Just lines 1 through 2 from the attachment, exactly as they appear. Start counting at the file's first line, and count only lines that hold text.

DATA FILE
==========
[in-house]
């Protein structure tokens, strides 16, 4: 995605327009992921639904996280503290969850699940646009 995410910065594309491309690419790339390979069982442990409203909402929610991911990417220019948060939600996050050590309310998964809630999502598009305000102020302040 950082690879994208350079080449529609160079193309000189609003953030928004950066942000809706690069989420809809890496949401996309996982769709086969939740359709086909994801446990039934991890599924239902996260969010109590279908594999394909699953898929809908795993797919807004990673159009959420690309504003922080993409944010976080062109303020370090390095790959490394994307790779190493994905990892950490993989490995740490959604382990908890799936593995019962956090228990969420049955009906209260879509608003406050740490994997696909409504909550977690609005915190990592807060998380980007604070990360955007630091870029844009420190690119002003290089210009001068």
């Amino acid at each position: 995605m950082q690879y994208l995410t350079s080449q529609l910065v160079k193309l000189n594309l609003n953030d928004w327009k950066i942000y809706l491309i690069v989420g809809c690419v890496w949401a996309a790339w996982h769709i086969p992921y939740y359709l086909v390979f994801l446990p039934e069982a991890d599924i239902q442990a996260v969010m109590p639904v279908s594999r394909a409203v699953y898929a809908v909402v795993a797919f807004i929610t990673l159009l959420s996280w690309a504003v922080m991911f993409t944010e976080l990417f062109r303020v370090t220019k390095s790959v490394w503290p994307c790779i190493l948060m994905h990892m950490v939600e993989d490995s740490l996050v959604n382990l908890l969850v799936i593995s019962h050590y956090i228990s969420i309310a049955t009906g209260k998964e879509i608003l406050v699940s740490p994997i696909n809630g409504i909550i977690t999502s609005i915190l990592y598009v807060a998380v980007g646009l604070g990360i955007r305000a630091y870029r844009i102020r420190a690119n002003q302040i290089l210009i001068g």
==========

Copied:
[in-house]
């Protein structure tokens, strides 16, 4: 995605327009992921639904996280503290969850699940646009 995410910065594309491309690419790339390979069982442990409203909402929610991911990417220019948060939600996050050590309310998964809630999502598009305000102020302040 950082690879994208350079080449529609160079193309000189609003953030928004950066942000809706690069989420809809890496949401996309996982769709086969939740359709086909994801446990039934991890599924239902996260969010109590279908594999394909699953898929809908795993797919807004990673159009959420690309504003922080993409944010976080062109303020370090390095790959490394994307790779190493994905990892950490993989490995740490959604382990908890799936593995019962956090228990969420049955009906209260879509608003406050740490994997696909409504909550977690609005915190990592807060998380980007604070990360955007630091870029844009420190690119002003290089210009001068």